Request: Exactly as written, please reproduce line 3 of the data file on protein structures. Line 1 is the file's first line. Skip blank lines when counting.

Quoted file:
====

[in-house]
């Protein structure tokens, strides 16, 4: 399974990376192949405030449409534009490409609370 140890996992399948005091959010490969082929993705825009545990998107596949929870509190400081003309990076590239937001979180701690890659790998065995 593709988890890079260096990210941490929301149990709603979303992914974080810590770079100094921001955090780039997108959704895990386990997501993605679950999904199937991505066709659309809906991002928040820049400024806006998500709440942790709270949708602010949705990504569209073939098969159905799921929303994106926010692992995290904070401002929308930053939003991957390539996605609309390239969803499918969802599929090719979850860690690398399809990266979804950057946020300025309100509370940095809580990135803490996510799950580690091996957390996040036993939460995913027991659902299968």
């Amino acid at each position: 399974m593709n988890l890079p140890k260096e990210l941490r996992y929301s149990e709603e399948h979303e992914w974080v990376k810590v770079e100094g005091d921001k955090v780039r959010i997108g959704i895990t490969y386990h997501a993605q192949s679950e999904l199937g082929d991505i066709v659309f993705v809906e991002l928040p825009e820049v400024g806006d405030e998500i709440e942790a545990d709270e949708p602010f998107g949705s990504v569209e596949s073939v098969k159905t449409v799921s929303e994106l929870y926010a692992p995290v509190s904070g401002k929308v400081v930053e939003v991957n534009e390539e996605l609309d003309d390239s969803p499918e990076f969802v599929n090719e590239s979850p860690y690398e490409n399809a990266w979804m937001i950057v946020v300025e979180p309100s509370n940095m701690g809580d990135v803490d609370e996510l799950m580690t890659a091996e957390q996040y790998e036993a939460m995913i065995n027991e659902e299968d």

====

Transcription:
């Amino acid at each position: 399974m593709n988890l890079p140890k260096e990210l941490r996992y929301s149990e709603e399948h979303e992914w974080v990376k810590v770079e100094g005091d921001k955090v780039r959010i997108g959704i895990t490969y386990h997501a993605q192949s679950e999904l199937g082929d991505i066709v659309f993705v809906e991002l928040p825009e820049v400024g806006d405030e998500i709440e942790a545990d709270e949708p602010f998107g949705s990504v569209e596949s073939v098969k159905t449409v799921s929303e994106l929870y926010a692992p995290v509190s904070g401002k929308v400081v930053e939003v991957n534009e390539e996605l609309d003309d390239s969803p499918e990076f969802v599929n090719e590239s979850p860690y690398e490409n399809a990266w979804m937001i950057v946020v300025e979180p309100s509370n940095m701690g809580d990135v803490d609370e996510l799950m580690t890659a091996e957390q996040y790998e036993a939460m995913i065995n027991e659902e299968d």